It’s true what they say – that pictures tell a story. But, not all pictures tell great stories by happenstance. There is more to documenting an event or outing with the fam than just clicking the button.
One of the ways I try to tell a story is by thinking of pictures that might potentially play out well and tell the story of our day. For example, we went to Sneads Park during the fall, and I imagined all the different photos I might be able to take of our son. Pictures of him with the goats, the daisies, and all the pumpkin displays. None of this was staged though. I let the memories happen as they were, and I was just there ready to capture the moments.
When we first got to Sneads, I scoped the area out and saw that there were several pumpkin displays, a small tractor, daisies, animals, and more. By scoping out the area, you’re able to think of the places you might want to be ready to take pictures as moments unfold and you can start thinking of how to frame the pictures you intend to take. You can also look around to see where the good/bad light is located and how you might want that to play into the story. You may not always have control over this, but some decisions can be made when you get there. For instance, there was a pumpkin patch that was kinda sad looking with terrible pumpkins and the sun was SO harsh. I didn’t have my camera out over there, because I knew I didn’t want to shoot over there.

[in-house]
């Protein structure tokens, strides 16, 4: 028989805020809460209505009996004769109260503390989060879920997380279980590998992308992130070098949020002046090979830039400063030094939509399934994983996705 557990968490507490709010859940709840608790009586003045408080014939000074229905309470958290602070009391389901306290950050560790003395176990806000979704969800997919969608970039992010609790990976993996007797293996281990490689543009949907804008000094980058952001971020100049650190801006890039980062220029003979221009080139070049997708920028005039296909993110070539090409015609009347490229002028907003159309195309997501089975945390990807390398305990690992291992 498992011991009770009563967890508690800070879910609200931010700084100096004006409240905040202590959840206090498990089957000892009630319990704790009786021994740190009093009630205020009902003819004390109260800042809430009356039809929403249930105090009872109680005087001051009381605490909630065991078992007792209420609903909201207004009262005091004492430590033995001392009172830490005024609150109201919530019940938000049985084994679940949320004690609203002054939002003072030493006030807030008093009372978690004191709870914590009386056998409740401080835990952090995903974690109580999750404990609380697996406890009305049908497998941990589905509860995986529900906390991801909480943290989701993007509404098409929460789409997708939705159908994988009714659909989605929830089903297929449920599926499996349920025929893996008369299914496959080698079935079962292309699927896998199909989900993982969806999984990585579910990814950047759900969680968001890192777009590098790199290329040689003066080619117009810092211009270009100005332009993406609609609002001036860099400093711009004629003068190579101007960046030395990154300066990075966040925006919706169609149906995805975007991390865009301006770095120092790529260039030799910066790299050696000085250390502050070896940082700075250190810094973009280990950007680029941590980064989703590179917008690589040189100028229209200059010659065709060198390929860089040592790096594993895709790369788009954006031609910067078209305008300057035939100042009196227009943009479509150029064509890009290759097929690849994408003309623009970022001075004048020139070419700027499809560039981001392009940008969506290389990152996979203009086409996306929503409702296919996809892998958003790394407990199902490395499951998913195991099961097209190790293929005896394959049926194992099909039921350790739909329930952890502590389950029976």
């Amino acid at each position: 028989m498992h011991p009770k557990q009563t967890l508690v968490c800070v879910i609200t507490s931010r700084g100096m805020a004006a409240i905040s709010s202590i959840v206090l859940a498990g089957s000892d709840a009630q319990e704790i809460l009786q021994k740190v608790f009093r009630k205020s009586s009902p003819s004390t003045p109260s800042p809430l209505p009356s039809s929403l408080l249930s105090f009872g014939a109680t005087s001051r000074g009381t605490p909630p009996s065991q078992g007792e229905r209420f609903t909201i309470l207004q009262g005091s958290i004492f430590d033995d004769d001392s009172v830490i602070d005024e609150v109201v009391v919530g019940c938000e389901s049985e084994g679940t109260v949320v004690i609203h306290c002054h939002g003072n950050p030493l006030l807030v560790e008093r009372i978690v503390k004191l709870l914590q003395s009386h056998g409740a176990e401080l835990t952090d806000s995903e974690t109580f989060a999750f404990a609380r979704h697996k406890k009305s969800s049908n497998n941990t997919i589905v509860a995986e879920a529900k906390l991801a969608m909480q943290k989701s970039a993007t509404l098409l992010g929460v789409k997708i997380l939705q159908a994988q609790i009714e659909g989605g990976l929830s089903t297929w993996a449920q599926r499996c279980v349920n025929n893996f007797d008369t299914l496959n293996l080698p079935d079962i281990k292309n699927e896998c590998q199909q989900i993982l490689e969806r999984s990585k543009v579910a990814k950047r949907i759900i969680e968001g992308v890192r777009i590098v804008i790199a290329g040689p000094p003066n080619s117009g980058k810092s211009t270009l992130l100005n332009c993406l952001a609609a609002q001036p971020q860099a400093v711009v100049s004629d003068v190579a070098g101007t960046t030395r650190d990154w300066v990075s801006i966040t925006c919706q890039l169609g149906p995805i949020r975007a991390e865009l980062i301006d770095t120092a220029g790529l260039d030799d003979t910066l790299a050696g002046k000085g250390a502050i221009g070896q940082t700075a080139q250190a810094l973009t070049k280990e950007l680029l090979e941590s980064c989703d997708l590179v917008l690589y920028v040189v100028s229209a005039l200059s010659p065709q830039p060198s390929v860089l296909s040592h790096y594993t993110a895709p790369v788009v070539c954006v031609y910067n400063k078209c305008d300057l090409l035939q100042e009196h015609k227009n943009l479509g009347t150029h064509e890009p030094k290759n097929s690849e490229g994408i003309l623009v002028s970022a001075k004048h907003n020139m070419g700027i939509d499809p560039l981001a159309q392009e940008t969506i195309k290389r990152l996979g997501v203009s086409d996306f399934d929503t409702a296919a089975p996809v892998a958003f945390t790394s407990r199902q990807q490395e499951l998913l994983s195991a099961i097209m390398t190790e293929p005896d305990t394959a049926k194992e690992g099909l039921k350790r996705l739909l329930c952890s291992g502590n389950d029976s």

When our family is on an outing, I like to try to get a good combo of horizontal and vertical photographs. Sometimes seeing the scene in different orientations can help tell the story of your day. I also like to try and get more detailed photographs if I can. We all know this can be a challenge with the quick little ones, but it’s always worth the try to me.
We went strawberry picking recently, and my son found a ladybug amongst the strawberries, so I made sure to capture the ladybug and his smaller details, like his hands holding it. Obviously I could have never planned for him to find a ladybug, but you get the gist. Go with the flow, and shoot details when they arise. Another example of a detail photo while strawberry picking are the strawberries and little hands picking them.
You can also try to take pictures from your kids perspective. For instance, if they’re on the floor and crawling, get on the floor and shoot from that level. You can shoot from above or below them as well.
When trying to tell a story it’s important to remember that above all, your kiddos will want to see your face while you’re making memories together. So don’t forget to put it down and have fun and get dirty!